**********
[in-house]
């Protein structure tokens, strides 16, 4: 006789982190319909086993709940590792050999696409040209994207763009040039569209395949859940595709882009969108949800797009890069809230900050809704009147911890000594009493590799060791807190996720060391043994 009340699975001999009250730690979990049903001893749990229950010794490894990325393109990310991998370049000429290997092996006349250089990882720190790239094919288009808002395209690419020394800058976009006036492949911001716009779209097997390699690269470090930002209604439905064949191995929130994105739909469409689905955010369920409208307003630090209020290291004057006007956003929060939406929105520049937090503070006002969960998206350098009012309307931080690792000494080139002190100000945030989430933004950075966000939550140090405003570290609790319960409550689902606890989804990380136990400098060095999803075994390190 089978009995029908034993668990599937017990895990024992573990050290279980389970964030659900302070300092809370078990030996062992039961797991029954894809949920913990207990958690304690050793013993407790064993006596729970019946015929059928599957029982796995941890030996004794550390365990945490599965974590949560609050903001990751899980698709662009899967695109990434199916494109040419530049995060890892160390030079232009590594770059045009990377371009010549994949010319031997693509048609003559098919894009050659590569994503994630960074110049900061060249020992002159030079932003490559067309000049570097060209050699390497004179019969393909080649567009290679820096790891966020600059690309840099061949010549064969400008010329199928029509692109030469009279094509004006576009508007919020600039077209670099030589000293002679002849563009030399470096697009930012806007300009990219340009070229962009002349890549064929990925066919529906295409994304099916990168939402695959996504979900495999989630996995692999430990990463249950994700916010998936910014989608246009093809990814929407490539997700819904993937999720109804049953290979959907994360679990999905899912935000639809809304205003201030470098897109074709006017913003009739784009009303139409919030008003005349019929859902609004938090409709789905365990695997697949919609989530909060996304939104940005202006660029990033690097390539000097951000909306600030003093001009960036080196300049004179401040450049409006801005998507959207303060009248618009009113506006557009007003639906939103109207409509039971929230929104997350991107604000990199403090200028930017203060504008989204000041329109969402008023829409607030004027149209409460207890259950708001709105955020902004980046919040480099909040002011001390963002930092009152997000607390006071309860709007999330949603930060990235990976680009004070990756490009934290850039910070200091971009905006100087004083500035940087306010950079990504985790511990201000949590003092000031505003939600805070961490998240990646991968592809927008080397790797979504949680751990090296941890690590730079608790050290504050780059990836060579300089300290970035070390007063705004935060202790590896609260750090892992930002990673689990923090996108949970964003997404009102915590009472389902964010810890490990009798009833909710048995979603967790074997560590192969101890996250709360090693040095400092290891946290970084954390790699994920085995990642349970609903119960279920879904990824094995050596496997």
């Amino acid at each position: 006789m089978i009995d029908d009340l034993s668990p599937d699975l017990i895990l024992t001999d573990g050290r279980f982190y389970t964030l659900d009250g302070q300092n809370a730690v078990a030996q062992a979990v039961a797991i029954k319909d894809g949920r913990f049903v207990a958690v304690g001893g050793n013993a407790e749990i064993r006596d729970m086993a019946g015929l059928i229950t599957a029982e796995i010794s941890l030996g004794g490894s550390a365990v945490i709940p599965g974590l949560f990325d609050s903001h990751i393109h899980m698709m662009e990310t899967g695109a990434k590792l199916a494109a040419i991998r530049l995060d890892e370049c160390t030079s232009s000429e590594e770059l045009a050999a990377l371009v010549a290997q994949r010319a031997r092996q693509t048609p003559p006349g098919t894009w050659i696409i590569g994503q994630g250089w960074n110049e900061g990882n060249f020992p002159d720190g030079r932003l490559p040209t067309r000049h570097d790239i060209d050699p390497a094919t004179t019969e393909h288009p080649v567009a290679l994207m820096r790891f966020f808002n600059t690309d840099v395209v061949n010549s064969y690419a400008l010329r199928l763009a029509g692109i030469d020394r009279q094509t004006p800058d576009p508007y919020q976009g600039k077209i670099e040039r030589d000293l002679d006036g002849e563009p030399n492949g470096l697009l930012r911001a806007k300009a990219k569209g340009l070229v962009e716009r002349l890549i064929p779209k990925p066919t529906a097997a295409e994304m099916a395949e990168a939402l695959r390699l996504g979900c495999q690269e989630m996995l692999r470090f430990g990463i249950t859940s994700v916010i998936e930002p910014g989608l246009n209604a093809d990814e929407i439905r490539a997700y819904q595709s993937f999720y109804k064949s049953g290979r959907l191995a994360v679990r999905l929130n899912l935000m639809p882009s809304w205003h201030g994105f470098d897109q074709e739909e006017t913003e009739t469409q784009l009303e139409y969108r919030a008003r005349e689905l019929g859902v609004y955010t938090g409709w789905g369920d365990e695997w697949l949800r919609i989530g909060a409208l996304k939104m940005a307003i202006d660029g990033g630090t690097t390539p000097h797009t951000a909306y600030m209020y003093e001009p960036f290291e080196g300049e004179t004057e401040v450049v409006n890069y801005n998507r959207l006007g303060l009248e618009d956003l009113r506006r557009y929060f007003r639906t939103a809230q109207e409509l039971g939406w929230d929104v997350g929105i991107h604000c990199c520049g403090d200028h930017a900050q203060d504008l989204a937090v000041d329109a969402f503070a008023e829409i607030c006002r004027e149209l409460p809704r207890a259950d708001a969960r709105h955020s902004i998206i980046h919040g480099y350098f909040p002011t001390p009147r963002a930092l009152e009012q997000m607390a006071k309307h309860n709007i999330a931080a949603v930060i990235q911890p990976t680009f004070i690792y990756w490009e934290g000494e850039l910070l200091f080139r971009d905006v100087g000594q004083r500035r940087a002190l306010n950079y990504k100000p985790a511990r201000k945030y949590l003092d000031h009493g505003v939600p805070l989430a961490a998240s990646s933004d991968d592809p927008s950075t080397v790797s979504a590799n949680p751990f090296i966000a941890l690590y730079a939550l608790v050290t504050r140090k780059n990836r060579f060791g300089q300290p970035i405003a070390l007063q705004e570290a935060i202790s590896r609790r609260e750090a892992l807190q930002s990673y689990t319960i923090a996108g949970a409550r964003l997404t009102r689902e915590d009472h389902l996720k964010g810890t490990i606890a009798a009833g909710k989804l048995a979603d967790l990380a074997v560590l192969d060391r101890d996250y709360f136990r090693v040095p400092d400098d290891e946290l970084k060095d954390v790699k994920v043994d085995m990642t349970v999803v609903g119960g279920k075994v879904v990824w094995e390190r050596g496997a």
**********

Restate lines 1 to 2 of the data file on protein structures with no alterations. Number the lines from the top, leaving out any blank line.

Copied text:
[in-house]
């Protein structure tokens, strides 16, 4: 006789982190319909086993709940590792050999696409040209994207763009040039569209395949859940595709882009969108949800797009890069809230900050809704009147911890000594009493590799060791807190996720060391043994 009340699975001999009250730690979990049903001893749990229950010794490894990325393109990310991998370049000429290997092996006349250089990882720190790239094919288009808002395209690419020394800058976009006036492949911001716009779209097997390699690269470090930002209604439905064949191995929130994105739909469409689905955010369920409208307003630090209020290291004057006007956003929060939406929105520049937090503070006002969960998206350098009012309307931080690792000494080139002190100000945030989430933004950075966000939550140090405003570290609790319960409550689902606890989804990380136990400098060095999803075994390190 089978009995029908034993668990599937017990895990024992573990050290279980389970964030659900302070300092809370078990030996062992039961797991029954894809949920913990207990958690304690050793013993407790064993006596729970019946015929059928599957029982796995941890030996004794550390365990945490599965974590949560609050903001990751899980698709662009899967695109990434199916494109040419530049995060890892160390030079232009590594770059045009990377371009010549994949010319031997693509048609003559098919894009050659590569994503994630960074110049900061060249020992002159030079932003490559067309000049570097060209050699390497004179019969393909080649567009290679820096790891966020600059690309840099061949010549064969400008010329199928029509692109030469009279094509004006576009508007919020600039077209670099030589000293002679002849563009030399470096697009930012806007300009990219340009070229962009002349890549064929990925066919529906295409994304099916990168939402695959996504979900495999989630996995692999430990990463249950994700916010998936910014989608246009093809990814929407490539997700819904993937999720109804049953290979959907994360679990999905899912935000639809809304205003201030470098897109074709006017913003009739784009009303139409919030008003005349019929859902609004938090409709789905365990695997697949919609989530909060996304939104940005202006660029990033690097390539000097951000909306600030003093001009960036080196300049004179401040450049409006801005998507959207303060009248618009009113506006557009007003639906939103109207409509039971929230929104997350991107604000990199403090200028930017203060504008989204000041329109969402008023829409607030004027149209409460207890259950708001709105955020902004980046919040480099909040002011001390963002930092009152997000607390006071309860709007999330949603930060990235990976680009004070990756490009934290850039910070200091971009905006100087004083500035940087306010950079990504985790511990201000949590003092000031505003939600805070961490998240990646991968592809927008080397790797979504949680751990090296941890690590730079608790050290504050780059990836060579300089300290970035070390007063705004935060202790590896609260750090892992930002990673689990923090996108949970964003997404009102915590009472389902964010810890490990009798009833909710048995979603967790074997560590192969101890996250709360090693040095400092290891946290970084954390790699994920085995990642349970609903119960279920879904990824094995050596496997």